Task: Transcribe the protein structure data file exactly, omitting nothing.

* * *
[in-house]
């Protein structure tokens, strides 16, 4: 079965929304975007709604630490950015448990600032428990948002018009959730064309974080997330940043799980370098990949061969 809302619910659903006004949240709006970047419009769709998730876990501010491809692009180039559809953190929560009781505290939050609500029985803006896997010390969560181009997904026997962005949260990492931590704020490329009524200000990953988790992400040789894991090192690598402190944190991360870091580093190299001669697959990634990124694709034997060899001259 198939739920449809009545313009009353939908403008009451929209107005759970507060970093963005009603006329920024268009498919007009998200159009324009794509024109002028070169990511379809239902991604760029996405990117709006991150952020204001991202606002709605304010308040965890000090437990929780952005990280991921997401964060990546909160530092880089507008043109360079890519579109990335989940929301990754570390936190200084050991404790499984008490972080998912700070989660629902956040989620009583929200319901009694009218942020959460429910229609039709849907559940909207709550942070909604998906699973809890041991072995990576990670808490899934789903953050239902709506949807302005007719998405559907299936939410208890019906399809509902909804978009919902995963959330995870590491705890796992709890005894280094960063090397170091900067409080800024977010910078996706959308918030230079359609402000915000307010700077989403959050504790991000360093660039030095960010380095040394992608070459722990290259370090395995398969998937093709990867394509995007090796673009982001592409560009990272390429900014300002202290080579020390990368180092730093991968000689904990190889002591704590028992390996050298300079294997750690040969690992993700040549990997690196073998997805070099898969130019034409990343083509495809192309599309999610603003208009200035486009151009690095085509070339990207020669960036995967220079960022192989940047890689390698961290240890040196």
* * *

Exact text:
[in-house]
């Protein structure tokens, strides 16, 4: 079965929304975007709604630490950015448990600032428990948002018009959730064309974080997330940043799980370098990949061969 809302619910659903006004949240709006970047419009769709998730876990501010491809692009180039559809953190929560009781505290939050609500029985803006896997010390969560181009997904026997962005949260990492931590704020490329009524200000990953988790992400040789894991090192690598402190944190991360870091580093190299001669697959990634990124694709034997060899001259 198939739920449809009545313009009353939908403008009451929209107005759970507060970093963005009603006329920024268009498919007009998200159009324009794509024109002028070169990511379809239902991604760029996405990117709006991150952020204001991202606002709605304010308040965890000090437990929780952005990280991921997401964060990546909160530092880089507008043109360079890519579109990335989940929301990754570390936190200084050991404790499984008490972080998912700070989660629902956040989620009583929200319901009694009218942020959460429910229609039709849907559940909207709550942070909604998906699973809890041991072995990576990670808490899934789903953050239902709506949807302005007719998405559907299936939410208890019906399809509902909804978009919902995963959330995870590491705890796992709890005894280094960063090397170091900067409080800024977010910078996706959308918030230079359609402000915000307010700077989403959050504790991000360093660039030095960010380095040394992608070459722990290259370090395995398969998937093709990867394509995007090796673009982001592409560009990272390429900014300002202290080579020390990368180092730093991968000689904990190889002591704590028992390996050298300079294997750690040969690992993700040549990997690196073998997805070099898969130019034409990343083509495809192309599309999610603003208009200035486009151009690095085509070339990207020669960036995967220079960022192989940047890689390698961290240890040196």